transcendence, which makes it parallel to the caduceus; but scholars
      have not yet realized that it is, in fact, a simplified caduceus.
      Less sophisticated renditions of the labrys scratched onto stones and
      walls look like a sideways hourglass on top of a line. Likewise, in a
      more modern context, we tend to take the familiar pharmacists's logo
      to be an overlapping R and X, when, in fact, it is a skewed rendition
      of the Greek letters Chi (X) and Ro (P), which are actually a
      representation of Christ (Chi and Ro being the first two letters in
      his name). The pharmacist's ChiRo is an invocation of Christ's
      healing power, just as the ChiRo in Chiropracty (in case you've
      wondered) is a reference to Christ. The Chi and Ro used in Christian
      iconography look remarkably similar to the simplified labrys, though
      the connection may seem forced until one examines the symbology of
      Christ on the cross.

      http://www.endicott-studio.com/forcaduc.html
      http://www.irishstoryteller.com/milesian.html

      Scythia was located in an area north of Greece and east to the land
      now known as Turkey. They were nomads and famous horse warriors.
      Family descent: 1. Fenius of Scythia 2. Nuil 3. Gaedhuil (Green
      Gael) 4. Milesius, King of Spain. . . . . married to Scota 5. Their
      sons were: Donn Amergin Heber the Brown Colpa Ir Heremon The
      story of the Milesians begins in the far away land of Scythia.
      Gaedhuil, grandson of the King of Scythia was bitten by a poisonous
      serpent. His father, Nuil, a younger son of the king, carried the
      boy to the Israelites, where he asked for the aid of their leader,
      Moses. The man of God prayed over the child and touched him with his
      rod. The boy rose up, healed. Moses, told the boy that his
      descendants would go to a land in which no poisonous serpents would
      live. It would be an island which would be found in the track of
      the setting sun. The journey to Innisfail, the Island of Destiny,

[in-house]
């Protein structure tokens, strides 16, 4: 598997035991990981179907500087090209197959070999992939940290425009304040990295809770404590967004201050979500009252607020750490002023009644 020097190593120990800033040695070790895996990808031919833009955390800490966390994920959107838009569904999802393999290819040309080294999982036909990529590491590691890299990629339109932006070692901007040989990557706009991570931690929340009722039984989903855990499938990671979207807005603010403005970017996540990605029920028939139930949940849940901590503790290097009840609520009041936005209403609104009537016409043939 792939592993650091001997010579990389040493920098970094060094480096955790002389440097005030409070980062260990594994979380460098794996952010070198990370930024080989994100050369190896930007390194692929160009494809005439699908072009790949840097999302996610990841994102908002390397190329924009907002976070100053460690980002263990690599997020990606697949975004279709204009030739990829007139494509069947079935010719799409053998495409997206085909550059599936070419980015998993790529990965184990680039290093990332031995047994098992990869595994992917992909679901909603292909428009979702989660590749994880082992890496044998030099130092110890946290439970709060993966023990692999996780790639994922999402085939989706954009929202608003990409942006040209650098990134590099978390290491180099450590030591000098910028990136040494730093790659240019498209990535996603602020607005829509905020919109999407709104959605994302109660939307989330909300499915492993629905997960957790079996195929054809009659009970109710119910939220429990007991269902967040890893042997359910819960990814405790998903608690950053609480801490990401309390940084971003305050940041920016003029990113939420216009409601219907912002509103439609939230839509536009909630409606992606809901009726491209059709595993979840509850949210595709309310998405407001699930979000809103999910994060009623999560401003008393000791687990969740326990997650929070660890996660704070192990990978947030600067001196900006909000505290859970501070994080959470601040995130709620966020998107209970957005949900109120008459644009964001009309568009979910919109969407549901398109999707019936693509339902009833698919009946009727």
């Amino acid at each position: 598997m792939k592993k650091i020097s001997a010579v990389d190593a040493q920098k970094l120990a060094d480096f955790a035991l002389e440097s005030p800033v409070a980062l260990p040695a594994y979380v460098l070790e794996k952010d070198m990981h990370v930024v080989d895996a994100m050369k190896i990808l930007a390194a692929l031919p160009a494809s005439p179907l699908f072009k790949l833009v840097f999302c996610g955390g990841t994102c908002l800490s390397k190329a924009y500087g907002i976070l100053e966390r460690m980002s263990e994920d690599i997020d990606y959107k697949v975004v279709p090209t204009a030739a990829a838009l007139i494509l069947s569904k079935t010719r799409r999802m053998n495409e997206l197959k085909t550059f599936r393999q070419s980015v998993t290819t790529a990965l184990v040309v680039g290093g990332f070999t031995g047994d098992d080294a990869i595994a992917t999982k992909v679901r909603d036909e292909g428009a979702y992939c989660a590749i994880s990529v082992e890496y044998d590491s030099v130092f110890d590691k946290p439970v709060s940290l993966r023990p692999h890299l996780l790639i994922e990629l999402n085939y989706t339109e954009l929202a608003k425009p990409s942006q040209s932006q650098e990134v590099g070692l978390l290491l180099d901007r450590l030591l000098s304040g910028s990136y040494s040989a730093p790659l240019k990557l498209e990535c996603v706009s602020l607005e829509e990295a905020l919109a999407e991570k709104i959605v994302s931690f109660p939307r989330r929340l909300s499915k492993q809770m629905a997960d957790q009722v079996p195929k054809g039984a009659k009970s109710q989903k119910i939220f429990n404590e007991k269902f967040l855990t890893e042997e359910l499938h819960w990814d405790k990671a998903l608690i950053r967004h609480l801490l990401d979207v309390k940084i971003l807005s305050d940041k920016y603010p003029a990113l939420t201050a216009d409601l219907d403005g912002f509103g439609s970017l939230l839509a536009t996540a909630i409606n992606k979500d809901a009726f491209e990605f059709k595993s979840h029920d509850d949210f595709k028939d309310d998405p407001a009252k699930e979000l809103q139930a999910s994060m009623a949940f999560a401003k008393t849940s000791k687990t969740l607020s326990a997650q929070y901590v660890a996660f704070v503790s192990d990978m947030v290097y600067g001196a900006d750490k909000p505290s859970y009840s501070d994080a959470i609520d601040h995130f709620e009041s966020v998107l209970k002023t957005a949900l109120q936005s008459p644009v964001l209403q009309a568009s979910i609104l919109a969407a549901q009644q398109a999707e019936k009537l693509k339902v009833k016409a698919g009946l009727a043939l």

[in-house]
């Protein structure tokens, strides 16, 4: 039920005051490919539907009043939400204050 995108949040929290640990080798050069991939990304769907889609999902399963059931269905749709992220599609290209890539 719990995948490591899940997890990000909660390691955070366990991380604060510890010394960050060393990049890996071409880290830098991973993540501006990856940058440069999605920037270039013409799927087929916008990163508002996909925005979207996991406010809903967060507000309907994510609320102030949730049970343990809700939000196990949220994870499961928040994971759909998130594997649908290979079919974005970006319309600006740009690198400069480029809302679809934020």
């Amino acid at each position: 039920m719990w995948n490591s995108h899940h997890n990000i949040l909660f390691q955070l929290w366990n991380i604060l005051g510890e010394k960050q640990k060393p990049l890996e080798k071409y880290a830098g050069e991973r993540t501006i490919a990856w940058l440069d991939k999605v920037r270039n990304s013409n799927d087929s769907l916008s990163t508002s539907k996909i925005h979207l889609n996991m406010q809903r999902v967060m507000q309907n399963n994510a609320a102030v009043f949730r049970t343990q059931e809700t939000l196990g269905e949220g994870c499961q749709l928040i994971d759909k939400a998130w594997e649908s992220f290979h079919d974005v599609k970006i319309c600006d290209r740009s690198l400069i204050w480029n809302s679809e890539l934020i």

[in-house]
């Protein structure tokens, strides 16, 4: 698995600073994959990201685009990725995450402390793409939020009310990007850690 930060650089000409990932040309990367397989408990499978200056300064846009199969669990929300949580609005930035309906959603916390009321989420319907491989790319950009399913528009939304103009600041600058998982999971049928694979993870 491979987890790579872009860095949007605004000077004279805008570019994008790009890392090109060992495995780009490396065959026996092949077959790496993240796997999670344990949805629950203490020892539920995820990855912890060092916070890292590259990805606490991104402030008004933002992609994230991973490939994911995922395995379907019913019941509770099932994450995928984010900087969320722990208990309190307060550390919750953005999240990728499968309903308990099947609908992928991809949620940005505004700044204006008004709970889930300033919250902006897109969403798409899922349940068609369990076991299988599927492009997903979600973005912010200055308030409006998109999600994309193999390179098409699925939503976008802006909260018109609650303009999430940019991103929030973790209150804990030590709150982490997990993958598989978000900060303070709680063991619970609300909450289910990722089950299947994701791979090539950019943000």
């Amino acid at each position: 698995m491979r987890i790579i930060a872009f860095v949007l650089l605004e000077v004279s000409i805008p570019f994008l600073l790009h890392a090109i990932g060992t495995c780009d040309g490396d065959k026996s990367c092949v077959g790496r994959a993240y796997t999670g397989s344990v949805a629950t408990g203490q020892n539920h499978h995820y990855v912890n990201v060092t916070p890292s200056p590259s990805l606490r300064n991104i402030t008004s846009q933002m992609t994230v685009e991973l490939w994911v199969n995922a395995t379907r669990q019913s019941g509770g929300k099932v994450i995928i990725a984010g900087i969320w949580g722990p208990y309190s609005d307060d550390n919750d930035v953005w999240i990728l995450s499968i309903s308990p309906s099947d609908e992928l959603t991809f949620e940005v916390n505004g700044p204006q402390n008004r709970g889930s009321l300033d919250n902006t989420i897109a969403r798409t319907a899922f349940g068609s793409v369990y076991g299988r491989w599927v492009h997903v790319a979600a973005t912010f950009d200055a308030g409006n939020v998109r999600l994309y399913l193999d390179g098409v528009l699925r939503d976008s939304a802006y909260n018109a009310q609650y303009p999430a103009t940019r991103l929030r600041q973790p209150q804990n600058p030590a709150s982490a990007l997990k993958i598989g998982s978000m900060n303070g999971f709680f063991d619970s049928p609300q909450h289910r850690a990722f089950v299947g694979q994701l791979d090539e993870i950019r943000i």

took three generations. A banner to honor Gaedhuil was made with a
      dead serpent mounted on a staff, representing the one used by Moses
      to heal the boy. Milesius, carried it with him on the search for the
      promised island. He traveled to Spain, and tarried there to rule as
      king.
      *
      The early peoples of Ireland The Firbolg. Legend says came from
      Greece, where they had long been enslaved. They captured the ships
      of their masters and sailed to Ireland. The Fomorians were sea
      rovers and put the Firbolg into serfdom. Tuatha de Danaans were
      remarkable for their skill in arts and crafts. They may have been
      more civilized than the Milesians. It was the explorer Ith, who
      first saw the island. He was brother to Milesius. Certain it was
      Innisfail he landed to explore the island. The Tuatha de Danaans,
      people who resided on the island, were suspicious of the strangers.
      Ith was mortally wounded. His followers carried him to his ship and
      sailed toward Spain and his family. He died at sea. His son, Lugaid
      (Lui or Leary), returned to the clan asking them to avenge his
      father's death and conquer the island. Milesius had died while Ith
      was away on the journey. His sons decided there was no more reason to
      stay in Spain. They headed toward the island with their cousin
      guiding them. At their head, was their widowed mother, Scotia.
      *
      The Milesians had so much difficulty locating the island they
      perceived the Tuatha de Danaans had rendered it invisible by means
      of sorcery. At length, they sited the island, and beheld the first
      site of Innisfail, with it's green mountains and inviting bays. They
      dropped anchor and prepared to go ashore the following day. But, when
      they rose up the next morning they could only see a low ridge of
      land. More tricks, claimed the Milesians. Nevertheless, they reached
      the shore.
      *
      It seems highly improbable that the warriors would actually allow a
      people they intended to conquer, time to prepare for war. But after
      reading similar situations in recent Irish history, I have concluded
      that this detail is likely to be true. They approached the Tuatha de
      Danaans with spears and shields in hand. The people of the Danaans
      asked for a parley. They said that this was not a fair contest by the
      rules of war. The Danaans had no army prepared to oppose the
      invaders. They asked them to return to their ships to allow them time
      to prepare for battle. The Milesians debated the point and gave the
      final decision to Amergin, the second born of the brothers. He was
      known as the Learned Man of the clan and the brother most respected
      by the people. He was a poet and scholar, as well as warrior.
      *
      Amergin decided the case of the Danaans had merit and with
      scrupulous obedience to his decision, the warriors returned to their